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up to six individuals were present at any one time. They were all located within a small area of rough ground in the northern half of the reserve. The first record consisted of two individuals, noted on a guided walk led by the Senior Warden, Ian Robinson. These were observed sunning themselves on an area of sandy ground on the heath. The following day, four individuals were observed in the same locality. The next few days resulted in almost total coverage of the site as a result of informing the general public and giving guided walks to show them the butterflies. On 22 August, five individuals were noted in three localities, two on an arable field and three on heathland rides. The highest count was of six on 26 August. As in 1995, a Queen of Spain was collected in a pitfall trap on the heath between 12-26 August. On 29 August, over 80mm (3 inches) of rain feil and it was assumed that this would have killed off any surviving individuals. However, on 31 August, two individuals were observed in separate arable fields. On 1 September, one individual was observed. A gap of three days passed when no one went to see them, but on 5 September, four individuals were observed in an arable field. On 7 September four individuals were observed in three different localities, one on a bridleway, one in an arable field and two on a ride. Following these observations, numbers dwindled to 1-3 and the last confirmed sighting was of two individuals, one frayed and one quite fresh, on the 16 September. Behaviour of Individuals All records of behaviour relate to individuals seen from 22 August onwards. The butterflies were generally observed from approximately 11:00 to 15:30 (Radford, pers comm). DĂźring the first few days, the butterflies were observed sunning themselves in warm, sheltered areas on the ground where the Vegetation was very short due to heavy grazing by rabbits. When a fritillary approached another individual sunning itself, the 'resident' would fly up and chase off the intruder in a characteristic spiralling flight which was interpreted as territorial behaviour. This behaviour was noted on several occasions. Towards the end of the period. the butterflies were noted flying in arable fields. On close inspection, it was noted that there were large numbers of field pansy Viola arvensis Murray. This is a potential food plant as it is a member of the violet family. Although no observations were made of ovipositing, two indirect factors suggest that the butterflies were breeding. The evidence is as follows: 1. Over a period of 23 days, a continuous record of Queen of Spain Fritillaries was noted. These were not all the same ones as during this period, fresh individuals were noted. This suggests that they had hatched out within a few days of being observed. 2. With the exception of Carlton Marshes, Minsmere was the only locality on the east coast of Britain where Queen of Spain Fritillaries were recorded in 1996. This would be unusual if continuous migration from the continent was occurring and suggests that the fresh individuals were bred locally. Conclusions Over a period of six weeks, Queen of Spain Fritillaries were recorded at Minsmere RSPB Reserve, but the majority of records were noted in a 31 day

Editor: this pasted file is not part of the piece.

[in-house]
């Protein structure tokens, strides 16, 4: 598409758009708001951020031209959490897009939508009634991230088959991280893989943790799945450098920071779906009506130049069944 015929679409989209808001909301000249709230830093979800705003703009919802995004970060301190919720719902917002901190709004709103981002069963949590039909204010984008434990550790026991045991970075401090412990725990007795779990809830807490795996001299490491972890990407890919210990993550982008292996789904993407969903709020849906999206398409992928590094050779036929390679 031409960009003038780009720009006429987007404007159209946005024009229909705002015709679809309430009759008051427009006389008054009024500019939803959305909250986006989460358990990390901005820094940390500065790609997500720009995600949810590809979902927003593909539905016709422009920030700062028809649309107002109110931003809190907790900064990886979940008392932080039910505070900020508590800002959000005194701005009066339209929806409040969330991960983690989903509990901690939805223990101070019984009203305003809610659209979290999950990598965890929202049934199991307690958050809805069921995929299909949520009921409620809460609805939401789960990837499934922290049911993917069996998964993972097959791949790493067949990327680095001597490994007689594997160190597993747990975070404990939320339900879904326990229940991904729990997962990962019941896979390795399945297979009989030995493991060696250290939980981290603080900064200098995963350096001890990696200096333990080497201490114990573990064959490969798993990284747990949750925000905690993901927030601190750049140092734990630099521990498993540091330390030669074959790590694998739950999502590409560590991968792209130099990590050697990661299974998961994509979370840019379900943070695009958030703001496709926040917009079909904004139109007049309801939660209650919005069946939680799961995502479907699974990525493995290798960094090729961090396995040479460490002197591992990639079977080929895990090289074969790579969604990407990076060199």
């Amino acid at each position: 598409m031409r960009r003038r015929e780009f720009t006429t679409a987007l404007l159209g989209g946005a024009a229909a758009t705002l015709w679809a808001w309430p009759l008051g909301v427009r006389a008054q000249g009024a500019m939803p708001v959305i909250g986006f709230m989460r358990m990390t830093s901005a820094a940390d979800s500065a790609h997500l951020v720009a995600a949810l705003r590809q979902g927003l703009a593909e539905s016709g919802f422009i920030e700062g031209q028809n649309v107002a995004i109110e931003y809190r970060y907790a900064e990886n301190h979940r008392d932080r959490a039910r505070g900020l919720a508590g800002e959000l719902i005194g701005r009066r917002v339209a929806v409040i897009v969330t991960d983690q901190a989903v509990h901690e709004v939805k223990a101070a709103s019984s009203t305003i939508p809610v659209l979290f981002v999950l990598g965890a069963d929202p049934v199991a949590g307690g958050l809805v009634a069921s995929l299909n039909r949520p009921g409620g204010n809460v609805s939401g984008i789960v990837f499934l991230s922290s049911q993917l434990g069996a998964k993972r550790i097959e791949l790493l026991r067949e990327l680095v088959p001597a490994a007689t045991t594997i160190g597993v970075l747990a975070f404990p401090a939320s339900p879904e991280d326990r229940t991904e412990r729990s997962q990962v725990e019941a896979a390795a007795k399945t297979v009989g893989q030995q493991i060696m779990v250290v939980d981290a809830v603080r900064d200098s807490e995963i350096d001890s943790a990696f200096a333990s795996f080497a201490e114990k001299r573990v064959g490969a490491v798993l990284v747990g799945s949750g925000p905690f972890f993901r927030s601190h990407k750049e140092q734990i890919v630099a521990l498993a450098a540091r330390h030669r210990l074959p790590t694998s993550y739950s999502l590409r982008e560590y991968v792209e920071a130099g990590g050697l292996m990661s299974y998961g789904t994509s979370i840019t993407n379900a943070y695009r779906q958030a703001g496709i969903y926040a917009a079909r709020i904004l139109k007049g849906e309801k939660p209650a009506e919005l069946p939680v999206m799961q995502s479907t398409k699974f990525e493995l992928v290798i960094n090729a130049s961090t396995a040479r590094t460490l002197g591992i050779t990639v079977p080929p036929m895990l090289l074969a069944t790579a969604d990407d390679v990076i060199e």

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Suffolk Natural History, Vol. 33